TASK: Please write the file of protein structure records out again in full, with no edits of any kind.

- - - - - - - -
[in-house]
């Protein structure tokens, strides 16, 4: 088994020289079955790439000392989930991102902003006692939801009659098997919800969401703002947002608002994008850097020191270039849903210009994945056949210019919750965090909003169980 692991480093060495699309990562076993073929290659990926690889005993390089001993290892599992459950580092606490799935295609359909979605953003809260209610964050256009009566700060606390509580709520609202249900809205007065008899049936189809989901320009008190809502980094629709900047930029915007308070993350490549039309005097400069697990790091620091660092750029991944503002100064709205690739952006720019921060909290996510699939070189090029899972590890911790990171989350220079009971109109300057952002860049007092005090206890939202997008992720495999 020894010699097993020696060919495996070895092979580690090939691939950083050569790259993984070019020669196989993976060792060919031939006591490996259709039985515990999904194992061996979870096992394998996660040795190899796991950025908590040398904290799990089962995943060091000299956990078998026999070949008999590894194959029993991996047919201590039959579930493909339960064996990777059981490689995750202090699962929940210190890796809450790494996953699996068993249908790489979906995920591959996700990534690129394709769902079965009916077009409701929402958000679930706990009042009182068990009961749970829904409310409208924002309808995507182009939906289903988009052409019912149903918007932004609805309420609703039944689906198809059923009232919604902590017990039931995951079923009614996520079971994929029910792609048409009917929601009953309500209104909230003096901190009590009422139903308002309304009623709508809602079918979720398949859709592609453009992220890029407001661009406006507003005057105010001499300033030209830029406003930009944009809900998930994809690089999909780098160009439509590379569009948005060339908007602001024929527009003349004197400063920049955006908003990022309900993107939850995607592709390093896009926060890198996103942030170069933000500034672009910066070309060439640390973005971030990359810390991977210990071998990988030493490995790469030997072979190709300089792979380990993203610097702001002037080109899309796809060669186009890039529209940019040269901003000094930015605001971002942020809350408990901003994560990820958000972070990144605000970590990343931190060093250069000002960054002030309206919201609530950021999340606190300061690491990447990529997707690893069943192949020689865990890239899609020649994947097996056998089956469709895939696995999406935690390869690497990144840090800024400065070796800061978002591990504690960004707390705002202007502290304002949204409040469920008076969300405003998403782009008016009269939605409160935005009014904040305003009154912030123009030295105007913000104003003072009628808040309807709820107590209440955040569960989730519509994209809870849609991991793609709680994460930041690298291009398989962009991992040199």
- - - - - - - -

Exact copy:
[in-house]
């Protein structure tokens, strides 16, 4: 088994020289079955790439000392989930991102902003006692939801009659098997919800969401703002947002608002994008850097020191270039849903210009994945056949210019919750965090909003169980 692991480093060495699309990562076993073929290659990926690889005993390089001993290892599992459950580092606490799935295609359909979605953003809260209610964050256009009566700060606390509580709520609202249900809205007065008899049936189809989901320009008190809502980094629709900047930029915007308070993350490549039309005097400069697990790091620091660092750029991944503002100064709205690739952006720019921060909290996510699939070189090029899972590890911790990171989350220079009971109109300057952002860049007092005090206890939202997008992720495999 020894010699097993020696060919495996070895092979580690090939691939950083050569790259993984070019020669196989993976060792060919031939006591490996259709039985515990999904194992061996979870096992394998996660040795190899796991950025908590040398904290799990089962995943060091000299956990078998026999070949008999590894194959029993991996047919201590039959579930493909339960064996990777059981490689995750202090699962929940210190890796809450790494996953699996068993249908790489979906995920591959996700990534690129394709769902079965009916077009409701929402958000679930706990009042009182068990009961749970829904409310409208924002309808995507182009939906289903988009052409019912149903918007932004609805309420609703039944689906198809059923009232919604902590017990039931995951079923009614996520079971994929029910792609048409009917929601009953309500209104909230003096901190009590009422139903308002309304009623709508809602079918979720398949859709592609453009992220890029407001661009406006507003005057105010001499300033030209830029406003930009944009809900998930994809690089999909780098160009439509590379569009948005060339908007602001024929527009003349004197400063920049955006908003990022309900993107939850995607592709390093896009926060890198996103942030170069933000500034672009910066070309060439640390973005971030990359810390991977210990071998990988030493490995790469030997072979190709300089792979380990993203610097702001002037080109899309796809060669186009890039529209940019040269901003000094930015605001971002942020809350408990901003994560990820958000972070990144605000970590990343931190060093250069000002960054002030309206919201609530950021999340606190300061690491990447990529997707690893069943192949020689865990890239899609020649994947097996056998089956469709895939696995999406935690390869690497990144840090800024400065070796800061978002591990504690960004707390705002202007502290304002949204409040469920008076969300405003998403782009008016009269939605409160935005009014904040305003009154912030123009030295105007913000104003003072009628808040309807709820107590209440955040569960989730519509994209809870849609991991793609709680994460930041690298291009398989962009991992040199």